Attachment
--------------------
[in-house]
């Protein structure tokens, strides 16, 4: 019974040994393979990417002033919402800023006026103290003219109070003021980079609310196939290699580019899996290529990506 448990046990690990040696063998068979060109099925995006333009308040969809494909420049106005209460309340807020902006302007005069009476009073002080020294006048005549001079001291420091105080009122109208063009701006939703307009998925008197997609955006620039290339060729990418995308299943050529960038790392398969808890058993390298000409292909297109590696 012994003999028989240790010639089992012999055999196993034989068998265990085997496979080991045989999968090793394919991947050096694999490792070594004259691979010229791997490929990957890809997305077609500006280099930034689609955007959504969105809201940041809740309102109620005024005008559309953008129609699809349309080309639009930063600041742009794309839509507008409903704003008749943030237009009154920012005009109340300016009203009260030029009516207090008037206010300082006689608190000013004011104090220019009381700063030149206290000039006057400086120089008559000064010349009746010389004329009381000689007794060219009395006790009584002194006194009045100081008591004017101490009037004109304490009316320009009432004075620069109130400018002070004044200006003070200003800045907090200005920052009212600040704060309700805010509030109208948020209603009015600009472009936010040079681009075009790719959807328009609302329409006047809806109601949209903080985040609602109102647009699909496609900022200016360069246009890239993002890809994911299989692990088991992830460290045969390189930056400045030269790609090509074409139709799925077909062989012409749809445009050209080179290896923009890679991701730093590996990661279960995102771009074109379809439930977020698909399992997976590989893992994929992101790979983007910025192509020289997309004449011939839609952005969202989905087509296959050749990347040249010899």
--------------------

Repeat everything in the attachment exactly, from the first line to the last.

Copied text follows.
[in-house]
């Protein structure tokens, strides 16, 4: 019974040994393979990417002033919402800023006026103290003219109070003021980079609310196939290699580019899996290529990506 448990046990690990040696063998068979060109099925995006333009308040969809494909420049106005209460309340807020902006302007005069009476009073002080020294006048005549001079001291420091105080009122109208063009701006939703307009998925008197997609955006620039290339060729990418995308299943050529960038790392398969808890058993390298000409292909297109590696 012994003999028989240790010639089992012999055999196993034989068998265990085997496979080991045989999968090793394919991947050096694999490792070594004259691979010229791997490929990957890809997305077609500006280099930034689609955007959504969105809201940041809740309102109620005024005008559309953008129609699809349309080309639009930063600041742009794309839509507008409903704003008749943030237009009154920012005009109340300016009203009260030029009516207090008037206010300082006689608190000013004011104090220019009381700063030149206290000039006057400086120089008559000064010349009746010389004329009381000689007794060219009395006790009584002194006194009045100081008591004017101490009037004109304490009316320009009432004075620069109130400018002070004044200006003070200003800045907090200005920052009212600040704060309700805010509030109208948020209603009015600009472009936010040079681009075009790719959807328009609302329409006047809806109601949209903080985040609602109102647009699909496609900022200016360069246009890239993002890809994911299989692990088991992830460290045969390189930056400045030269790609090509074409139709799925077909062989012409749809445009050209080179290896923009890679991701730093590996990661279960995102771009074109379809439930977020698909399992997976590989893992994929992101790979983007910025192509020289997309004449011939839609952005969202989905087509296959050749990347040249010899």